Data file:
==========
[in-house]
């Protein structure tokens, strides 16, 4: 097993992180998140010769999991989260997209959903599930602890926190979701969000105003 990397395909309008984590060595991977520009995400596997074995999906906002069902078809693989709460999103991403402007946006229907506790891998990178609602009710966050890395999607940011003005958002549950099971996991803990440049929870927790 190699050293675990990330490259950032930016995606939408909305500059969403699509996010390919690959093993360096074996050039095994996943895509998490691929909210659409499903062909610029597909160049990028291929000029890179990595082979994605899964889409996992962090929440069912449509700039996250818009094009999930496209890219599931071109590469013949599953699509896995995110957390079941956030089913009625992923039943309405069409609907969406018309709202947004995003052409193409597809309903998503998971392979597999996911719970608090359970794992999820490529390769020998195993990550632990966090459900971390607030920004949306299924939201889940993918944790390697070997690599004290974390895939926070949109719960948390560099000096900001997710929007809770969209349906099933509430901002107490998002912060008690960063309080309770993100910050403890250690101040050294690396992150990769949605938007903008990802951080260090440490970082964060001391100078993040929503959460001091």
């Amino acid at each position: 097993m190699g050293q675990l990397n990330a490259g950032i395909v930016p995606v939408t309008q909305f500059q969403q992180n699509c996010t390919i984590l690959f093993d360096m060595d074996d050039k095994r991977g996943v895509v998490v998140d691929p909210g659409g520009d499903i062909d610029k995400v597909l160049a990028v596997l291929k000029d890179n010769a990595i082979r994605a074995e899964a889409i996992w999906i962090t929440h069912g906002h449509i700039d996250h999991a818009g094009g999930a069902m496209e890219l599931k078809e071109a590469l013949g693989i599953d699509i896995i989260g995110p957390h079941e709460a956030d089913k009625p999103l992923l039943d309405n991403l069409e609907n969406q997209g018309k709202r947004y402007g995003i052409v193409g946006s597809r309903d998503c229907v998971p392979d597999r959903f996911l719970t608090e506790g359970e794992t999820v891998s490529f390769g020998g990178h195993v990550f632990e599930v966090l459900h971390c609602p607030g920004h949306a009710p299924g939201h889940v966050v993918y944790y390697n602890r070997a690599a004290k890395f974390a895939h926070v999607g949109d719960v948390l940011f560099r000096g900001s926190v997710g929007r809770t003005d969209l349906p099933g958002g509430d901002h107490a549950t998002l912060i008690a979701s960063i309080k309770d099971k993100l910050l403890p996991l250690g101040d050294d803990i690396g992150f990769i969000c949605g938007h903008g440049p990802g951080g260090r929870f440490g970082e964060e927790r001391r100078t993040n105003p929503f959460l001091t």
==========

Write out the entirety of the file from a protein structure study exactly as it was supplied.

[in-house]
């Protein structure tokens, strides 16, 4: 097993992180998140010769999991989260997209959903599930602890926190979701969000105003 990397395909309008984590060595991977520009995400596997074995999906906002069902078809693989709460999103991403402007946006229907506790891998990178609602009710966050890395999607940011003005958002549950099971996991803990440049929870927790 190699050293675990990330490259950032930016995606939408909305500059969403699509996010390919690959093993360096074996050039095994996943895509998490691929909210659409499903062909610029597909160049990028291929000029890179990595082979994605899964889409996992962090929440069912449509700039996250818009094009999930496209890219599931071109590469013949599953699509896995995110957390079941956030089913009625992923039943309405069409609907969406018309709202947004995003052409193409597809309903998503998971392979597999996911719970608090359970794992999820490529390769020998195993990550632990966090459900971390607030920004949306299924939201889940993918944790390697070997690599004290974390895939926070949109719960948390560099000096900001997710929007809770969209349906099933509430901002107490998002912060008690960063309080309770993100910050403890250690101040050294690396992150990769949605938007903008990802951080260090440490970082964060001391100078993040929503959460001091």
């Amino acid at each position: 097993m190699g050293q675990l990397n990330a490259g950032i395909v930016p995606v939408t309008q909305f500059q969403q992180n699509c996010t390919i984590l690959f093993d360096m060595d074996d050039k095994r991977g996943v895509v998490v998140d691929p909210g659409g520009d499903i062909d610029k995400v597909l160049a990028v596997l291929k000029d890179n010769a990595i082979r994605a074995e899964a889409i996992w999906i962090t929440h069912g906002h449509i700039d996250h999991a818009g094009g999930a069902m496209e890219l599931k078809e071109a590469l013949g693989i599953d699509i896995i989260g995110p957390h079941e709460a956030d089913k009625p999103l992923l039943d309405n991403l069409e609907n969406q997209g018309k709202r947004y402007g995003i052409v193409g946006s597809r309903d998503c229907v998971p392979d597999r959903f996911l719970t608090e506790g359970e794992t999820v891998s490529f390769g020998g990178h195993v990550f632990e599930v966090l459900h971390c609602p607030g920004h949306a009710p299924g939201h889940v966050v993918y944790y390697n602890r070997a690599a004290k890395f974390a895939h926070v999607g949109d719960v948390l940011f560099r000096g900001s926190v997710g929007r809770t003005d969209l349906p099933g958002g509430d901002h107490a549950t998002l912060i008690a979701s960063i309080k309770d099971k993100l910050l403890p996991l250690g101040d050294d803990i690396g992150f990769i969000c949605g938007h903008g440049p990802g951080g260090r929870f440490g970082e964060e927790r001391r100078t993040n105003p929503f959460l001091t």